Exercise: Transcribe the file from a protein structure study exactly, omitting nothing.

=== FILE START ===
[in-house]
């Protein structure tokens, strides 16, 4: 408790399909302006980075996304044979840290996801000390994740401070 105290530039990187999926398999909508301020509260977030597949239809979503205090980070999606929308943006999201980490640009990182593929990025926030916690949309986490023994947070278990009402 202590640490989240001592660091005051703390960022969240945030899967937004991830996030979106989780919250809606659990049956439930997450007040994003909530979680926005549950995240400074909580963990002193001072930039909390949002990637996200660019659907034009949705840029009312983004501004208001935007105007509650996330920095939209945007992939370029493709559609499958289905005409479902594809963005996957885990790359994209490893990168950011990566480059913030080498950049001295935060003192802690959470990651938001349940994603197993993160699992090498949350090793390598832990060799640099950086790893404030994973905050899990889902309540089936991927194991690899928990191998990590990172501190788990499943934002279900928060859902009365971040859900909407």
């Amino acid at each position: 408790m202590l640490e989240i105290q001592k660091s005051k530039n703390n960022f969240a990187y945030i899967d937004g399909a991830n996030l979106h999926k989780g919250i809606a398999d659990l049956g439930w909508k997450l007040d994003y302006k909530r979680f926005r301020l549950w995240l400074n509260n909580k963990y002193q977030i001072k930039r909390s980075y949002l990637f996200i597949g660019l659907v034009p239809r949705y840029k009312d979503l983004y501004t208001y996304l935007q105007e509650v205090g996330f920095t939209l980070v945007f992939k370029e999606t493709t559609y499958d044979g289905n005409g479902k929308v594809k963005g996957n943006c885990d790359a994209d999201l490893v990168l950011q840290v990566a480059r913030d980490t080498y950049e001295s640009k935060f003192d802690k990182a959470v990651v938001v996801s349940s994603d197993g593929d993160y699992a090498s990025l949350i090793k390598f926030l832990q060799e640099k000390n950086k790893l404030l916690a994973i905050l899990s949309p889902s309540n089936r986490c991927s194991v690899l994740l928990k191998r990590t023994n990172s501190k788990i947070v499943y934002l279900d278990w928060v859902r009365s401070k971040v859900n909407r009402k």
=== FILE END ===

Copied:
[in-house]
């Protein structure tokens, strides 16, 4: 408790399909302006980075996304044979840290996801000390994740401070 105290530039990187999926398999909508301020509260977030597949239809979503205090980070999606929308943006999201980490640009990182593929990025926030916690949309986490023994947070278990009402 202590640490989240001592660091005051703390960022969240945030899967937004991830996030979106989780919250809606659990049956439930997450007040994003909530979680926005549950995240400074909580963990002193001072930039909390949002990637996200660019659907034009949705840029009312983004501004208001935007105007509650996330920095939209945007992939370029493709559609499958289905005409479902594809963005996957885990790359994209490893990168950011990566480059913030080498950049001295935060003192802690959470990651938001349940994603197993993160699992090498949350090793390598832990060799640099950086790893404030994973905050899990889902309540089936991927194991690899928990191998990590990172501190788990499943934002279900928060859902009365971040859900909407």
């Amino acid at each position: 408790m202590l640490e989240i105290q001592k660091s005051k530039n703390n960022f969240a990187y945030i899967d937004g399909a991830n996030l979106h999926k989780g919250i809606a398999d659990l049956g439930w909508k997450l007040d994003y302006k909530r979680f926005r301020l549950w995240l400074n509260n909580k963990y002193q977030i001072k930039r909390s980075y949002l990637f996200i597949g660019l659907v034009p239809r949705y840029k009312d979503l983004y501004t208001y996304l935007q105007e509650v205090g996330f920095t939209l980070v945007f992939k370029e999606t493709t559609y499958d044979g289905n005409g479902k929308v594809k963005g996957n943006c885990d790359a994209d999201l490893v990168l950011q840290v990566a480059r913030d980490t080498y950049e001295s640009k935060f003192d802690k990182a959470v990651v938001v996801s349940s994603d197993g593929d993160y699992a090498s990025l949350i090793k390598f926030l832990q060799e640099k000390n950086k790893l404030l916690a994973i905050l899990s949309p889902s309540n089936r986490c991927s194991v690899l994740l928990k191998r990590t023994n990172s501190k788990i947070v499943y934002l279900d278990w928060v859902r009365s401070k971040v859900n909407r009402k």